For those without a science background I thought I would preface my past posting & the followup posts that will be forthcoming with some helpful definitions.
Genetics can get complicated to follow at points. It took me about 3 lectures at LAM & TSC conferences before I grasped the basic premise behind how TSC works. There are things even after getting more education & sitting on both clinical & basic research panels that I still don’t grasp entirely, but that’s OK. I still know enough to follow along basically, & hopefully these upcoming posts will help someone do the same.
Therefore, I thought it might be helpful to link out to some terms out front to make the research paper easier to digest.
Today I’m focusing on breaking down the terminology presented in the most recent finding I blogged about recently.
Over the next few days, I’ll dig into the questions I proposed to Dr. D’Armiento & Dr. Chada about this research finding that they were gracious enough to share their insights on. I hope you find it as enlightening as I did.
[Granted, I also am trying to keep this as simple as possible but all of this research is complex to follow at points. But it certainly was valuable talking with both researchers because it helped me connect many dots in my prior understanding & gave me some new knowledge & insight as well. ]
(I chose these definitions because it helped me dissect the research paper a little easier & faster.)
undifferentiated cell: an immature cell; a cell without specialized structure or function (source: Biology online)
mesenchymal cell: an embryonic cell responsible for developing from bones and cartilage to the lymphatic and circulatory systems (Source: https://embryo.asu.edu/pages/mesenchyme#sthash.SqeUWst6.dpuf)
allele: one member of a pair of genes occupying a specific spot on a chromosome that controls the same trait (source: Biology online)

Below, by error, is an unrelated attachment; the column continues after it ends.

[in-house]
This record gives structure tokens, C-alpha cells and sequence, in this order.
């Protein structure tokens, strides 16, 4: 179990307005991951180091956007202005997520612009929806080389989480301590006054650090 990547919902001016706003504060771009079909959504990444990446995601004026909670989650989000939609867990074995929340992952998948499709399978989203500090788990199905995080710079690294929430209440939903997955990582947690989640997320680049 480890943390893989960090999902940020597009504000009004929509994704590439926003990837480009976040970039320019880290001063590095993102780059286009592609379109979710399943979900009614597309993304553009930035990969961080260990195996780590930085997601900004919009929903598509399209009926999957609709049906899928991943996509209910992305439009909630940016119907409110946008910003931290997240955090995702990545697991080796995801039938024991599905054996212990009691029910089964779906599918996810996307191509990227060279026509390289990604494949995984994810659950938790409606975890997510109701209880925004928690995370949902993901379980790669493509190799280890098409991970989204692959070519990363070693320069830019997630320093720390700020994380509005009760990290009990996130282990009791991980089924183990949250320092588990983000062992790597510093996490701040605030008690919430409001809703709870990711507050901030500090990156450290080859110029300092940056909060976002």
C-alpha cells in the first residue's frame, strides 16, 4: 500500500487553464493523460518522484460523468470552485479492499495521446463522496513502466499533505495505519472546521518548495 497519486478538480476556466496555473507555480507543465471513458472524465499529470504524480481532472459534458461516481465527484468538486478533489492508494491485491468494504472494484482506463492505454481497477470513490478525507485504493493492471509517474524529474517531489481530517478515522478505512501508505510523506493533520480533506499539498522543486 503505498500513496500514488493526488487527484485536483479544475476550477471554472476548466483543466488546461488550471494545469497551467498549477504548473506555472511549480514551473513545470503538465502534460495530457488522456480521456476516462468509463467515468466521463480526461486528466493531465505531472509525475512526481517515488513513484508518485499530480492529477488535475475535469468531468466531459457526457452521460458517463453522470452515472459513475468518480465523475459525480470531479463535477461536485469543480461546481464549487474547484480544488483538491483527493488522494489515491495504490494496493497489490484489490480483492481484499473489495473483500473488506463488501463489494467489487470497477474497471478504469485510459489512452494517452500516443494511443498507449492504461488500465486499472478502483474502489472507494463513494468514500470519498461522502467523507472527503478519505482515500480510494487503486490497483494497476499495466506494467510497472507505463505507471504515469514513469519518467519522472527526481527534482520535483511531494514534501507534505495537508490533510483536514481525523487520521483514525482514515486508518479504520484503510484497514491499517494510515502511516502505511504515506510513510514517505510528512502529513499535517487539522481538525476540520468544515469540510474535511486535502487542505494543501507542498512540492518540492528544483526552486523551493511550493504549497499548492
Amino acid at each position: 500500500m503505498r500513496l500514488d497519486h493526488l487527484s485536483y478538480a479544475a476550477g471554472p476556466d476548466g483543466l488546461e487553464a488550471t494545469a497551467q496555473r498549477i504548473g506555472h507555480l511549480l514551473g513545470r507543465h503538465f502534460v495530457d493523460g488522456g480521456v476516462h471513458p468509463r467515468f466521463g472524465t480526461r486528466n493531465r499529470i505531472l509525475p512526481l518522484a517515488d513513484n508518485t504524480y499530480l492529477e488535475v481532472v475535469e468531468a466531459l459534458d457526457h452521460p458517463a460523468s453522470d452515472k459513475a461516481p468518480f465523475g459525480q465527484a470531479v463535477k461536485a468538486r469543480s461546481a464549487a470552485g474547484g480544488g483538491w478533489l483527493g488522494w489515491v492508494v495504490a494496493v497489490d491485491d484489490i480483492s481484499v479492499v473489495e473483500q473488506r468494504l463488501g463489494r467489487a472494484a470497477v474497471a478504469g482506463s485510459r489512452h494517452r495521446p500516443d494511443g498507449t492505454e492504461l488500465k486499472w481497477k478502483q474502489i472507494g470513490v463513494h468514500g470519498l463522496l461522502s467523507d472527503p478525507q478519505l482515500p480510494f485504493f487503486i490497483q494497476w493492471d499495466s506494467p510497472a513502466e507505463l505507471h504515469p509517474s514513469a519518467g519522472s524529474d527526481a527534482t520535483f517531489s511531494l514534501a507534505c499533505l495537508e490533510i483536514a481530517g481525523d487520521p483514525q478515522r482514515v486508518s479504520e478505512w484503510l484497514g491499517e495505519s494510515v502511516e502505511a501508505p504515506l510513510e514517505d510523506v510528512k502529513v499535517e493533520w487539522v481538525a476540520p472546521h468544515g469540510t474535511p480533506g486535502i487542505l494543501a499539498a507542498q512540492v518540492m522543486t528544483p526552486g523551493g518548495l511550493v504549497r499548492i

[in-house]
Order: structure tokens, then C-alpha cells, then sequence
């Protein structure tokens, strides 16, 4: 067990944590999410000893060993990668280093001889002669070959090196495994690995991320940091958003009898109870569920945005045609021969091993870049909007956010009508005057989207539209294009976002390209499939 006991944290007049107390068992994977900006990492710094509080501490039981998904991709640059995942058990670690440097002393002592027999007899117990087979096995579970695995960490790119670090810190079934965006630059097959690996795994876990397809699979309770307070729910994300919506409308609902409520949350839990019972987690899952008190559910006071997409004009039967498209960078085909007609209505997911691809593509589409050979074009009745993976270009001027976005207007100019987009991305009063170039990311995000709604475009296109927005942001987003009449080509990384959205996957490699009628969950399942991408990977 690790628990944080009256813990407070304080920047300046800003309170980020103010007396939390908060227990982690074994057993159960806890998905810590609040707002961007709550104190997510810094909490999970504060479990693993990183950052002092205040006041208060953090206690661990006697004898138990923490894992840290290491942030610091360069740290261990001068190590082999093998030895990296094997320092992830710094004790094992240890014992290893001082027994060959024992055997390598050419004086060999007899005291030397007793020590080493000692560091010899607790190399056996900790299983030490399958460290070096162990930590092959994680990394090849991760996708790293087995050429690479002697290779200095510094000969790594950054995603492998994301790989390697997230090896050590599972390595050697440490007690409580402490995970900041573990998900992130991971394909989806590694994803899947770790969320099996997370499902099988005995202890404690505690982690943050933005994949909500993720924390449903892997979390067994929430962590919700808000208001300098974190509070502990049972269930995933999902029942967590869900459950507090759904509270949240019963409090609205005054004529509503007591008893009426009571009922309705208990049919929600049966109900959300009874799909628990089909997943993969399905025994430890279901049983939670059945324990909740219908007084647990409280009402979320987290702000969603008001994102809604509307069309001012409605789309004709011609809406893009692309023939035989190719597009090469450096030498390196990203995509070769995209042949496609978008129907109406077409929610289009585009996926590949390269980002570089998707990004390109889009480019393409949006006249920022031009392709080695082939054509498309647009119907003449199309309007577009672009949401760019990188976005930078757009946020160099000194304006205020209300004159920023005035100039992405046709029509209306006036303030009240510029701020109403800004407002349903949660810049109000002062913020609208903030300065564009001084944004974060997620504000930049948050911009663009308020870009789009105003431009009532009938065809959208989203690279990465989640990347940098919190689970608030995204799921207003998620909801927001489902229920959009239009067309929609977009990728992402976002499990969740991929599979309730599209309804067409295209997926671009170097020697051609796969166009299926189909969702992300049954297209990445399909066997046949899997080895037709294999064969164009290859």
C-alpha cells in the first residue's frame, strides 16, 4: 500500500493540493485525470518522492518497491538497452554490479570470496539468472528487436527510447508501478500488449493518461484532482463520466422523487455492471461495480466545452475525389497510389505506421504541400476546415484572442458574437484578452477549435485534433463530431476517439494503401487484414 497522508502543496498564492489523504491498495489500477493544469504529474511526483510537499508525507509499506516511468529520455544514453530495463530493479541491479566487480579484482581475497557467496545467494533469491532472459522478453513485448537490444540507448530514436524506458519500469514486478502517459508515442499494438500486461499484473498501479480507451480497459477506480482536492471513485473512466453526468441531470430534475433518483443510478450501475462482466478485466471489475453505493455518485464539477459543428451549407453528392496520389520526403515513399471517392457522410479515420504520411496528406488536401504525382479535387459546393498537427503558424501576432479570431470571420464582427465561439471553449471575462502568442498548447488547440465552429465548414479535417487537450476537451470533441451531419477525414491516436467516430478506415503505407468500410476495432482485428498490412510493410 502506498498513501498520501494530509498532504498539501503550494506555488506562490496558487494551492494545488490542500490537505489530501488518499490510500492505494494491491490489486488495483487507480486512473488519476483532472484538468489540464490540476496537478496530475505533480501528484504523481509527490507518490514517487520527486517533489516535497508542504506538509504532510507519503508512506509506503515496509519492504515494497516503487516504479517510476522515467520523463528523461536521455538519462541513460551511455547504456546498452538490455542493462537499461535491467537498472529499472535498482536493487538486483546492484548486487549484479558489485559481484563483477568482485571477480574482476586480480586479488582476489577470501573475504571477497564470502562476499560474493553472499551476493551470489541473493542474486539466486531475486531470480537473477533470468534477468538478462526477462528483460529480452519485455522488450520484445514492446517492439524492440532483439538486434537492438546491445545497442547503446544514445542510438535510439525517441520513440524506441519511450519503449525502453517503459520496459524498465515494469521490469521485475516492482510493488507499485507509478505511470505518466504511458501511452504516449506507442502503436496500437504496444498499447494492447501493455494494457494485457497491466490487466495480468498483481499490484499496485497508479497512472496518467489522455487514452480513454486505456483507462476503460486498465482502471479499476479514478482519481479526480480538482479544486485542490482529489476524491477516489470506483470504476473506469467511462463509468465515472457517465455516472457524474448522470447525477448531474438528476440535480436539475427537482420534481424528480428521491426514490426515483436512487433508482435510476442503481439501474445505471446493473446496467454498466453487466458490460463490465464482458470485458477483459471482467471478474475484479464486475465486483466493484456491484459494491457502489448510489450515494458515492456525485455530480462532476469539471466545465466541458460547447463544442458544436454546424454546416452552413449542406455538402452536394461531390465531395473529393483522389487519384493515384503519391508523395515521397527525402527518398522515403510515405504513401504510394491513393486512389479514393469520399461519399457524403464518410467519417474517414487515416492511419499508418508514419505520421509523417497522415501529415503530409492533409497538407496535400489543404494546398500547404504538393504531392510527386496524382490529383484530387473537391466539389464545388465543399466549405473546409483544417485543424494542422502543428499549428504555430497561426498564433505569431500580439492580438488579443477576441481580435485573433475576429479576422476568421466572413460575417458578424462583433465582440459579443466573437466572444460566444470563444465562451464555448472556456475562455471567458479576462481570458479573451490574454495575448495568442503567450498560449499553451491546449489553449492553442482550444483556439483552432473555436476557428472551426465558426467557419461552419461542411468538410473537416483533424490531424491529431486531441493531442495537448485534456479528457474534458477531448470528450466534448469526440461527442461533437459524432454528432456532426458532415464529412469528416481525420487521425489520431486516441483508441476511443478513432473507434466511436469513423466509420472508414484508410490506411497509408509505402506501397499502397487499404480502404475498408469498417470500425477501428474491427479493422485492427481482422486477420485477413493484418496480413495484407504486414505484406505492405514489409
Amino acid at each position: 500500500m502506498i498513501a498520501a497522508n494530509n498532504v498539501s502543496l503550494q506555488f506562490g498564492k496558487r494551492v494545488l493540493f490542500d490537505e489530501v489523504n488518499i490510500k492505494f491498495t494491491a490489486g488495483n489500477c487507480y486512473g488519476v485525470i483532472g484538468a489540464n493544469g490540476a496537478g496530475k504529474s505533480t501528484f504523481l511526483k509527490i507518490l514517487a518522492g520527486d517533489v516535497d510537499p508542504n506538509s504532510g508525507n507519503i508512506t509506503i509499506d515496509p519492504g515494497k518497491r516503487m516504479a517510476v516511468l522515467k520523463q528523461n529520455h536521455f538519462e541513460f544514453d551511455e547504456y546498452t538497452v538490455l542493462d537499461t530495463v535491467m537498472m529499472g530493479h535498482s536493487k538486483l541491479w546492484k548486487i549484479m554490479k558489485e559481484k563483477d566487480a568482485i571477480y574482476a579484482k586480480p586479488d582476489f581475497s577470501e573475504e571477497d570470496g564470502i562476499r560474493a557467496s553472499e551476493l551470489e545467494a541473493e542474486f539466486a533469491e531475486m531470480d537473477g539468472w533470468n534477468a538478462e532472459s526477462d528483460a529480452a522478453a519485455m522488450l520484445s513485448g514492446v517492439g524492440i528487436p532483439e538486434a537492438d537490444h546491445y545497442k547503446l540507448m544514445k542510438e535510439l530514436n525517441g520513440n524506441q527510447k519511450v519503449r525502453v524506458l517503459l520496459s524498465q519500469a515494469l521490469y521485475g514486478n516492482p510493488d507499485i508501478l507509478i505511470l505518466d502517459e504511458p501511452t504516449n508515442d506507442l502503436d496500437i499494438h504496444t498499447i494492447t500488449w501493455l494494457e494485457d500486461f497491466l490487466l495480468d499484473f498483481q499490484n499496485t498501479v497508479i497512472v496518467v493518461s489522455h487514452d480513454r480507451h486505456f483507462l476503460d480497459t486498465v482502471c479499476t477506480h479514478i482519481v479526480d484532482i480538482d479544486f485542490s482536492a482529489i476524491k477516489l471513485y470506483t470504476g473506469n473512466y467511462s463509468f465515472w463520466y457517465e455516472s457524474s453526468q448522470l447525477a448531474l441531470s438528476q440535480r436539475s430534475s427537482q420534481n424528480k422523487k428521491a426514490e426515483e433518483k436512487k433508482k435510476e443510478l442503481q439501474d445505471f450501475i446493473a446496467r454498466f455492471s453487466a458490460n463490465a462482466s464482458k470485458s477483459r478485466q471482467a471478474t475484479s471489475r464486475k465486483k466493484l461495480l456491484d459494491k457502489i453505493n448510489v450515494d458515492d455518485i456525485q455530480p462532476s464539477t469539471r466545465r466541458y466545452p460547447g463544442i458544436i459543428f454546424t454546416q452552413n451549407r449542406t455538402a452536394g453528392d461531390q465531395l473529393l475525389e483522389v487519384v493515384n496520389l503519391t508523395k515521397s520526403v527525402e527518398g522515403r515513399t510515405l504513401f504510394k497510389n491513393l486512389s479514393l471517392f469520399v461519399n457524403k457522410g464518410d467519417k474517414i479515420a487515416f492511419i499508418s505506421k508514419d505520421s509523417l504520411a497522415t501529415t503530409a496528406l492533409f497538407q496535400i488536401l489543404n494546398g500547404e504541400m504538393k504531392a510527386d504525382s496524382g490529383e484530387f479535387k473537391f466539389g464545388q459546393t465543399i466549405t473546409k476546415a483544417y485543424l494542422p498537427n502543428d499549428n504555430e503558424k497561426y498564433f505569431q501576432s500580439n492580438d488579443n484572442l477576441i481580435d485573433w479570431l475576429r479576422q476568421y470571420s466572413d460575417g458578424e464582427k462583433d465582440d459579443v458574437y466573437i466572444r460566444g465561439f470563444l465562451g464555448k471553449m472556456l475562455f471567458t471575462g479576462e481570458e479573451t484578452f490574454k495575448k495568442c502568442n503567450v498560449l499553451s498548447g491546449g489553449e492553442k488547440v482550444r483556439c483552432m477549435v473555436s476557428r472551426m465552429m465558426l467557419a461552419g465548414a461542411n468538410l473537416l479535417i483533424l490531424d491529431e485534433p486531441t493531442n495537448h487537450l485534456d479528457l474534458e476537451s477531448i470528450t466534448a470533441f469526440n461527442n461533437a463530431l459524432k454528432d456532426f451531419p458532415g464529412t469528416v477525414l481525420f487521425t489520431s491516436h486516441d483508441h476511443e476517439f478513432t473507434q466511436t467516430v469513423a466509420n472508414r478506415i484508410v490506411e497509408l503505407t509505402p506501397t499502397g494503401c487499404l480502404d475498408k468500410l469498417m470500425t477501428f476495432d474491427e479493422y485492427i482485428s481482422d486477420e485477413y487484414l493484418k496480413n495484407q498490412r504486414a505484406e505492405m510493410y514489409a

heterozygous: where paired alleles are different (source: Biology online)
(NOTE: HMGA2 is also known as High Mobility Group At-Hook 2)
transcription factor: proteins that convert DNA into RNA. They allow for expression of genes (Source: Nature.com)
DNA: responsible for an organism’s genetic blueprint. (Source: Nature.com)
RNA: carries same information as DNA but not used for storage in a cell. Often referred to as a reference or template. May play a role in switching cells on & off. (Source: Nature.com)
tumorgenesis: process that leads to the formation of tumors in the body.
Now that the basic definitions are out of the way, let me preface by saying this finding has been in the works & has been actively researched in our community since at least 2007.
There was a prior research paper by this same research group that was published previously that this current finding was building on.
Link to prior paper: Cancer Research
It is important to note that this finding does NOT negate any of our past research into our diseases, it just means that we must be open & consider that there are more pathways & more mechanisms involved that what we originally thought. Especially, when we stumbled upon the link between the mTOR pathway (another complex scientific process) & that link to TSC & LAM.
We were not & are not barking up the wrong tree with any of our research.
But this finding could explain why our current treatment only works for a percentage of the population.
We need to see the bigger picture.
Which is why findings like these are important to consider in equal weight & parity to our ongoing research.
We must leave no stone unturned when it comes to understanding both the basic science & clinical endgame of the research into our diseases.
[In advance, I’d like to thank Susie Picart, Mary Harbaugh, Nicole Wipp, & others for their insights & food for thought that helped me formulate the questions. Also those from the TS Alliance & research community that I ran a few thoughts & observations by as I was digesting this research for myself. I can only hope it’s a fair representation to the entire community, for those of us with TSC, TSC & LAM as well as sporadic LAM. ]
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